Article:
I Am She Who Stinks of Men: Tricky’s Maxinquaye at 25

Plenty of works can lay claim to the title of the Horniest Album of All-Time, but only rarified company like Prince or PJ Harvey can straddle both that shortlist and the one for Greatest Albums Ever Made

Back cover image on Maxinquaye

Well, what else could I have called it? I’ll Fuck You in the Ass Just for a Laugh: Tricky’s Maxinquaye at 25?

Plenty of works can lay claim to the title of the Horniest Album of All-Time but only rarified company like Prince or PJ Harvey can, um, straddle, both that shortlist and the one for Greatest Albums Ever Made. Anyone can be a freak; very few freaks can come up with “I’ll fuck you in the ass / Just for a laugh” and let it roll off a puff of smoke like it just innocently free-dripped off of the brain. Martina Topley-Bird and Adrian Thaws suck the genius right out of each other, and the egomaniac himself was visionary enough to give her not just music’s greatest anal bon mot but also “I think ahead of you, I think instead of you” and the joke that gives away the title “Overcome” as a variation on ejaculation.

Like plenty of emulated sexpots, the first couple of trip-hop grabbed the world’s roving gaze by finding novel ways to demonstrate how bored they are. “Let’s waste some more time / I sign the dotted line” they rhapsodize about marriage in a song that drops references to both Maya Angelou and Cypress Hill. When Martina hiccups that she drinks til she’s drunk and smokes til she’s senseless, you highly doubt she stops there. They’re not just simulating unimpressed not-yet-adults with SSRI prescriptions who fuck to block out the injustices of the world, they’re crystallizing an archetype in real time.

Tricky Maxinquaye, Island Records 1995

They never stop outsmarting themselves — “The only lessons you teach us from a margin / They ask my origin” takes the album out on a downright academic note — but never each other. One of the reasons this would-be creepfest of older man mouthing lines via younger chanteuse (are we still allowed to use this word?) works at all is because the gamesmanship is limited to their flirting. Their mutual respect as equals allows all the “fuck you in, suck you in, tuck you in” and “I ride the premenstrual cycle”  to float above power games or cheap trolling or petty manipulation. They’re boasting of such taboos together, in unison, with the man whose name is on the record rarely taking lines to himself.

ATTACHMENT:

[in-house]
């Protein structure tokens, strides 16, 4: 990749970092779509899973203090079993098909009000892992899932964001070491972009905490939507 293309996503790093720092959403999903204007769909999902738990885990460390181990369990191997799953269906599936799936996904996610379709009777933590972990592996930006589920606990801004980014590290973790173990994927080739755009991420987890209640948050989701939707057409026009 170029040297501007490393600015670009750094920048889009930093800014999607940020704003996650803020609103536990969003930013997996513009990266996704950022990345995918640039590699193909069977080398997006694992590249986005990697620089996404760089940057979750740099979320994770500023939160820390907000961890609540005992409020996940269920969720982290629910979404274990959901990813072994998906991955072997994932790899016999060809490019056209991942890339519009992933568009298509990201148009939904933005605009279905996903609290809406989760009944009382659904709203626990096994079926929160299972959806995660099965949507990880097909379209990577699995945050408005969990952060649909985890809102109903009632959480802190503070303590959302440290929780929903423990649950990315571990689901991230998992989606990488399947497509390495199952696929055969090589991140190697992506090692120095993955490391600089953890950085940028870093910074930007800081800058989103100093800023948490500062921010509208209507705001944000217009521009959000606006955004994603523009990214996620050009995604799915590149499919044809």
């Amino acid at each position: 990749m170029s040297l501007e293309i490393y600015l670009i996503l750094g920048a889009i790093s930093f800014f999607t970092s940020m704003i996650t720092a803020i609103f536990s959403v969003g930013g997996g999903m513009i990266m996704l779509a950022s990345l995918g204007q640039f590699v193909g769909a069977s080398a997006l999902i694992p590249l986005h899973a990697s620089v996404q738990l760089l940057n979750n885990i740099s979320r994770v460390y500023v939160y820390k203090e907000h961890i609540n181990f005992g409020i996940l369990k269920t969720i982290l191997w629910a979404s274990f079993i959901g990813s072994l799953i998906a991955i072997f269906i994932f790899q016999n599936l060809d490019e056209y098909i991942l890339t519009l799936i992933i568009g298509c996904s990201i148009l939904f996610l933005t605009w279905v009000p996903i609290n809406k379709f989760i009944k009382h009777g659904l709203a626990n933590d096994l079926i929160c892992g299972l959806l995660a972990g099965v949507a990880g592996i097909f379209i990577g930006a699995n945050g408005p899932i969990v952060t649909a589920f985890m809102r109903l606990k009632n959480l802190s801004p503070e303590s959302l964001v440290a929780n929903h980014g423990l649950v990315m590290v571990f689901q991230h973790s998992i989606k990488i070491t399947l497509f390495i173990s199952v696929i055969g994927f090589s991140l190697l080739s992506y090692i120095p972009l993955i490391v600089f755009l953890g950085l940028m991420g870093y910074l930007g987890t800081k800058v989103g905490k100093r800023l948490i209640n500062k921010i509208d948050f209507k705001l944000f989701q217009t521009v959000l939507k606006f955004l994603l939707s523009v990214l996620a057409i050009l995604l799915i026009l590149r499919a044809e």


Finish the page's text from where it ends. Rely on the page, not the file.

And somehow even more than their overflowing intellect or leaky libidos, it’s Tricky and Martina’s ears that conquer all, seeing across genres both established and not yet existing in 1995, maybe even 2020. The slammed-dresser-down-the-stairs percussion of “Ponderosa” wobbles around Martina’s giggly singsong in neither R nor B fashion, followed by a Public Enemy cover that was designated rock and roll. “Abbaon Fat Track” reminded Tricky of “Abba on fat tracks” and in highly un-poptimist 1995 a depressive soundscaper leaned into it. “You Don’t” sounds like reggae in quicksand with Motown strings swirling overhead. “Overcome” does things with a pan flute that nature never intended.

Maxinquaye came in at no. 2 in the 1995 Village Voice Pazz N Jopp Critics Poll

There are, off-course, tracks without Topley-Bird. Can an album be perfect and still have Tricky rapping “Brand New You’re Retro” or Isaac Hayes-talking “Hell Is Around the Corner?” For that matter, can a pre-fame Alison Goldfrapp and the Smashing Pumpkins interrupt this locked-in fuckfeast on “Pumpkin” and still have it be Maxinquaye? None of them are the best songs; absolutely zero of them are expendable. Maxinquaye is precisely this shape because of its improbability. All of it belongs, including the disturbing gallow blues of “Strugglin’,” a classic whose gun-cocks and faucet-drips suggest that death row comes after sex, and before it.

Tricky wasn’t the first to suggest fatalism as the flipside of coitus, but he may have brought it to its richest realization. To this day, his suggestions for what hip-hop, blues, reggae, and R&B should become remain near-total outliers; this album is lonely in the best way. Share it with someone special and when you funk, you’ll hear beats.

 

 

Dan Weiss

Dan Weiss is a freelance music journalist based in Collingswood, New Jersey. He is the former (and last-ever) reviews editor at Spin magazine.

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